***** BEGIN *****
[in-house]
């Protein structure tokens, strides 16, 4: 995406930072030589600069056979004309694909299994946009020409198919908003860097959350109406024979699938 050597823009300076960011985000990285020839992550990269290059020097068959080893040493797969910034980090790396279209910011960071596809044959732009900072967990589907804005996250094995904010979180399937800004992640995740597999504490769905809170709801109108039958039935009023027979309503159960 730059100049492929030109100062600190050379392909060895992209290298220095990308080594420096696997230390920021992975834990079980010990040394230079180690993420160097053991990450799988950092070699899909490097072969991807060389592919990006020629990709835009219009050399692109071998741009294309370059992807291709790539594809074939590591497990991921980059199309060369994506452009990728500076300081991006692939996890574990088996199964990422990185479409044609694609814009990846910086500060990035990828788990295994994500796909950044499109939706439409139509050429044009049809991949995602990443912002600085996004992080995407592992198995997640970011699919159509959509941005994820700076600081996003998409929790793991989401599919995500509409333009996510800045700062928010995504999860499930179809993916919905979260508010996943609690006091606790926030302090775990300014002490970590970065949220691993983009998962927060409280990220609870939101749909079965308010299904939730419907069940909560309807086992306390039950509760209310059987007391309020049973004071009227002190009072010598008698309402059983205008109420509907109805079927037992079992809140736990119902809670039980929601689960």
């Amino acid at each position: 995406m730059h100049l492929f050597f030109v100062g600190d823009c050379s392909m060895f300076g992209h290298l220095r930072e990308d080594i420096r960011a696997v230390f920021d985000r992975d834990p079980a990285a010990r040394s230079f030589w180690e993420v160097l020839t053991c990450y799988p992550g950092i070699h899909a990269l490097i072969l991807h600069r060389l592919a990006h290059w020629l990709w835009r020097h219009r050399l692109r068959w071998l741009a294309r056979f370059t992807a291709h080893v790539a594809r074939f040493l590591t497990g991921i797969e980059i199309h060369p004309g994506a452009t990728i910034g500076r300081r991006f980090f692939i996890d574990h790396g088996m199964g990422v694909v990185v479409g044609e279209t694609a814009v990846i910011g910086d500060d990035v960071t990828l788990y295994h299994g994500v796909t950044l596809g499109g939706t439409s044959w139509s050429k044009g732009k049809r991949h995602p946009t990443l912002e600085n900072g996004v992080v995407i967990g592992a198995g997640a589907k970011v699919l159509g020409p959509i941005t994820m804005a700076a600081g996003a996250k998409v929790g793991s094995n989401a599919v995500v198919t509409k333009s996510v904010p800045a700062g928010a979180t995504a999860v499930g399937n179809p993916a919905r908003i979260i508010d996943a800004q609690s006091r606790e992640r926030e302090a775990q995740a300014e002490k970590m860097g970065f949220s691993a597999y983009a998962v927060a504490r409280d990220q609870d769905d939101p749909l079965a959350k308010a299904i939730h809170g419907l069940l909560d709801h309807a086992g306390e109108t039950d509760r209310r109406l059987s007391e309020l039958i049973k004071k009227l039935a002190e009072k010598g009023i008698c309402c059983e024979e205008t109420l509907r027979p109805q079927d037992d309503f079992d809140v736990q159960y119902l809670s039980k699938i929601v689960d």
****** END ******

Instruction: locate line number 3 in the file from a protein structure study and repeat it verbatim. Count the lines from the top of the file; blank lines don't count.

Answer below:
């Amino acid at each position: 995406m730059h100049l492929f050597f030109v100062g600190d823009c050379s392909m060895f300076g992209h290298l220095r930072e990308d080594i420096r960011a696997v230390f920021d985000r992975d834990p079980a990285a010990r040394s230079f030589w180690e993420v160097l020839t053991c990450y799988p992550g950092i070699h899909a990269l490097i072969l991807h600069r060389l592919a990006h290059w020629l990709w835009r020097h219009r050399l692109r068959w071998l741009a294309r056979f370059t992807a291709h080893v790539a594809r074939f040493l590591t497990g991921i797969e980059i199309h060369p004309g994506a452009t990728i910034g500076r300081r991006f980090f692939i996890d574990h790396g088996m199964g990422v694909v990185v479409g044609e279209t694609a814009v990846i910011g910086d500060d990035v960071t990828l788990y295994h299994g994500v796909t950044l596809g499109g939706t439409s044959w139509s050429k044009g732009k049809r991949h995602p946009t990443l912002e600085n900072g996004v992080v995407i967990g592992a198995g997640a589907k970011v699919l159509g020409p959509i941005t994820m804005a700076a600081g996003a996250k998409v929790g793991s094995n989401a599919v995500v198919t509409k333009s996510v904010p800045a700062g928010a979180t995504a999860v499930g399937n179809p993916a919905r908003i979260i508010d996943a800004q609690s006091r606790e992640r926030e302090a775990q995740a300014e002490k970590m860097g970065f949220s691993a597999y983009a998962v927060a504490r409280d990220q609870d769905d939101p749909l079965a959350k308010a299904i939730h809170g419907l069940l909560d709801h309807a086992g306390e109108t039950d509760r209310r109406l059987s007391e309020l039958i049973k004071k009227l039935a002190e009072k010598g009023i008698c309402c059983e024979e205008t109420l509907r027979p109805q079927d037992d309503f079992d809140v736990q159960y119902l809670s039980k699938i929601v689960d």